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The Senate’s Proposed FY 2014-2015 Budget

June 13, 2013 State Budget

In the aggregate, the levels of spending approved by the House of Representatives and the Senate via their respective versions of the FY 2014-15 budget are relatively similar. The lower chamber would appropriate $4.55 billion in General and Education Funds over the next two years; the upper body would provide $4.59 billion. Of course, while the House and Senate may arrive at destinations that are fairly close to one another, the paths they follow to get there are quite different. Here’s a closer look at the Senate’s plan.

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House Finance Committee’s Proposed FY 2014-2015 Budget

April 2, 2013 State Budget
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Like the plan offered by Gov. Hassan earlier this year, the FY 2014-2015 budget the House of Representatives will consider this week begins to undo some of the damage wrought by several years of spending cuts. The principal difference between the two budgets centers around casino gambling. In total, the House would spend $187 million or 4.2 percent more than what New Hampshire is expected to spend in the current biennium, but it is approximately $54 million lower than the General and Education Fund appropriations recommended by the Governor and does not include $80 million in potential licensing fees from gambling.

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Governor Hassan’s Proposed FY 2014-2015 Budget

March 14, 2013 State Budget

In submitting her proposed fiscal year 2014-2015 budget to the Legislature in February, Governor Maggie Hassan described it as one that “begins rebuilding” from the steep cuts in spending adopted during previous budget debates. The description is apt, for while the Governor’s budget would significantly improve funding for some critical priorities, such as higher education and mental health services, it falls short in restoring support to other areas central to the quality of life in New Hampshire and to economic security for its residents, such as aid to cities and towns or safety net programs.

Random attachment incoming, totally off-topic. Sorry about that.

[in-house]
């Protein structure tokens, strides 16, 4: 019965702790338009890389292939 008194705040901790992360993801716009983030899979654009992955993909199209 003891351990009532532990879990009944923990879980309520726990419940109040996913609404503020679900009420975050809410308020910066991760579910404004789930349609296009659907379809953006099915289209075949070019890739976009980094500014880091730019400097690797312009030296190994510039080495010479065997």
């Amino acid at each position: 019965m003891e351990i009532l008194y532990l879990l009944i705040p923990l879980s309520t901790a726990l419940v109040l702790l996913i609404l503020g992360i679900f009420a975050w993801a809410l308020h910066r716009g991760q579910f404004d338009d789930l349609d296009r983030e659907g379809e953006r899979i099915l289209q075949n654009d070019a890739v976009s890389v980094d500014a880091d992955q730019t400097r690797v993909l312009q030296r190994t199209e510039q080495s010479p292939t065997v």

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State’s Diverse Tax Base Stabilizes Revenue, But Business Tax Changes May Increase Volatility

29 Jun 2017

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New Hampshire’s state tax revenue is relatively stable, but the State’s largest tax may be among the most volatile types of common taxes, a new analysis from The Pew Charitable Trusts suggests. Between 1997 and 2016, New Hampshire’s tax volatility, as measured through percentage changes from the prior fiscal year, was only higher than five other states, suggesting New Hampshire’s tax revenues do not typically deviate dramatically from year to year relative to other states. However, digging into the diverse revenue streams and drawing on the experiences from other states shows some risk for New Hampshire.